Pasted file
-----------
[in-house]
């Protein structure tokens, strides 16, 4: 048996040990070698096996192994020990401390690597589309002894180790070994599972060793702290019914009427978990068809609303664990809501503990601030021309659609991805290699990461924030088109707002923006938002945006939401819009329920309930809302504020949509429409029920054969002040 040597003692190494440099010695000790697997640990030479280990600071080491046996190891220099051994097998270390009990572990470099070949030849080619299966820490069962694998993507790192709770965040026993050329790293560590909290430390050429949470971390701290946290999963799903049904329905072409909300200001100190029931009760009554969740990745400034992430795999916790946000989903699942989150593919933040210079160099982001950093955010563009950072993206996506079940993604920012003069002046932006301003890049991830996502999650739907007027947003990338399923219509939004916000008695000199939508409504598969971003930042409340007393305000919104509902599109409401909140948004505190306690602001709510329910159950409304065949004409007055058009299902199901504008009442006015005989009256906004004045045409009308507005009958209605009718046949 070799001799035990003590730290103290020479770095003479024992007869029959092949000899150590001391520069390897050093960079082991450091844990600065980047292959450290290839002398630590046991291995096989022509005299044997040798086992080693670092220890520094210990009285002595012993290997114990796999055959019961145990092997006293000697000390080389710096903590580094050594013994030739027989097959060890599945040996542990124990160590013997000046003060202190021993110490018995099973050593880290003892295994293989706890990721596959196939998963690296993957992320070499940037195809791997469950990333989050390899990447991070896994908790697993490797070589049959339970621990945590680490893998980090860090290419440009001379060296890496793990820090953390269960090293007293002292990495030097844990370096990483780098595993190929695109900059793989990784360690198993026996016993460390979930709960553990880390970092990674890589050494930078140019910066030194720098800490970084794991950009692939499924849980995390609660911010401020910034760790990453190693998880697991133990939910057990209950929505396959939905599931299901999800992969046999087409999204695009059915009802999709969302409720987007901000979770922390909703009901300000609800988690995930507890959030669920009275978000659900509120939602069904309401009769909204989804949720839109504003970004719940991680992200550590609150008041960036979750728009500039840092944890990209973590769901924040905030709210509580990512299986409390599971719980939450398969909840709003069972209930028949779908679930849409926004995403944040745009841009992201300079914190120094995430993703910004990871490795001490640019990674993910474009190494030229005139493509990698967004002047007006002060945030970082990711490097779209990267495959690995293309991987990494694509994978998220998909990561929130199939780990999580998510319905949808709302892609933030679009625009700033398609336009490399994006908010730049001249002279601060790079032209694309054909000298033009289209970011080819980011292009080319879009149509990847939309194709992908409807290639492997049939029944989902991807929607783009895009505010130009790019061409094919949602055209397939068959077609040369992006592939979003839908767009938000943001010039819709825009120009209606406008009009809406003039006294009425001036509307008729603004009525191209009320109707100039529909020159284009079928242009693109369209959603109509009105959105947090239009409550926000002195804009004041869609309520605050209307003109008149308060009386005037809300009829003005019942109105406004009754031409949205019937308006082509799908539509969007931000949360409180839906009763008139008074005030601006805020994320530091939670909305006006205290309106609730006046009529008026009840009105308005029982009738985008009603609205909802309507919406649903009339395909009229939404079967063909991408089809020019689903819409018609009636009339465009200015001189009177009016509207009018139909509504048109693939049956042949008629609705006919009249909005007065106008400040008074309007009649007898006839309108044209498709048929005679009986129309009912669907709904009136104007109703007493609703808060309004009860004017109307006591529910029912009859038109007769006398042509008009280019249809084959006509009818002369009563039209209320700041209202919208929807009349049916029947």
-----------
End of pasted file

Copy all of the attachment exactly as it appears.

[in-house]
């Protein structure tokens, strides 16, 4: 048996040990070698096996192994020990401390690597589309002894180790070994599972060793702290019914009427978990068809609303664990809501503990601030021309659609991805290699990461924030088109707002923006938002945006939401819009329920309930809302504020949509429409029920054969002040 040597003692190494440099010695000790697997640990030479280990600071080491046996190891220099051994097998270390009990572990470099070949030849080619299966820490069962694998993507790192709770965040026993050329790293560590909290430390050429949470971390701290946290999963799903049904329905072409909300200001100190029931009760009554969740990745400034992430795999916790946000989903699942989150593919933040210079160099982001950093955010563009950072993206996506079940993604920012003069002046932006301003890049991830996502999650739907007027947003990338399923219509939004916000008695000199939508409504598969971003930042409340007393305000919104509902599109409401909140948004505190306690602001709510329910159950409304065949004409007055058009299902199901504008009442006015005989009256906004004045045409009308507005009958209605009718046949 070799001799035990003590730290103290020479770095003479024992007869029959092949000899150590001391520069390897050093960079082991450091844990600065980047292959450290290839002398630590046991291995096989022509005299044997040798086992080693670092220890520094210990009285002595012993290997114990796999055959019961145990092997006293000697000390080389710096903590580094050594013994030739027989097959060890599945040996542990124990160590013997000046003060202190021993110490018995099973050593880290003892295994293989706890990721596959196939998963690296993957992320070499940037195809791997469950990333989050390899990447991070896994908790697993490797070589049959339970621990945590680490893998980090860090290419440009001379060296890496793990820090953390269960090293007293002292990495030097844990370096990483780098595993190929695109900059793989990784360690198993026996016993460390979930709960553990880390970092990674890589050494930078140019910066030194720098800490970084794991950009692939499924849980995390609660911010401020910034760790990453190693998880697991133990939910057990209950929505396959939905599931299901999800992969046999087409999204695009059915009802999709969302409720987007901000979770922390909703009901300000609800988690995930507890959030669920009275978000659900509120939602069904309401009769909204989804949720839109504003970004719940991680992200550590609150008041960036979750728009500039840092944890990209973590769901924040905030709210509580990512299986409390599971719980939450398969909840709003069972209930028949779908679930849409926004995403944040745009841009992201300079914190120094995430993703910004990871490795001490640019990674993910474009190494030229005139493509990698967004002047007006002060945030970082990711490097779209990267495959690995293309991987990494694509994978998220998909990561929130199939780990999580998510319905949808709302892609933030679009625009700033398609336009490399994006908010730049001249002279601060790079032209694309054909000298033009289209970011080819980011292009080319879009149509990847939309194709992908409807290639492997049939029944989902991807929607783009895009505010130009790019061409094919949602055209397939068959077609040369992006592939979003839908767009938000943001010039819709825009120009209606406008009009809406003039006294009425001036509307008729603004009525191209009320109707100039529909020159284009079928242009693109369209959603109509009105959105947090239009409550926000002195804009004041869609309520605050209307003109008149308060009386005037809300009829003005019942109105406004009754031409949205019937308006082509799908539509969007931000949360409180839906009763008139008074005030601006805020994320530091939670909305006006205290309106609730006046009529008026009840009105308005029982009738985008009603609205909802309507919406649903009339395909009229939404079967063909991408089809020019689903819409018609009636009339465009200015001189009177009016509207009018139909509504048109693939049956042949008629609705006919009249909005007065106008400040008074309007009649007898006839309108044209498709048929005679009986129309009912669907709904009136104007109703007493609703808060309004009860004017109307006591529910029912009859038109007769006398042509008009280019249809084959006509009818002369009563039209209320700041209202919208929807009349049916029947």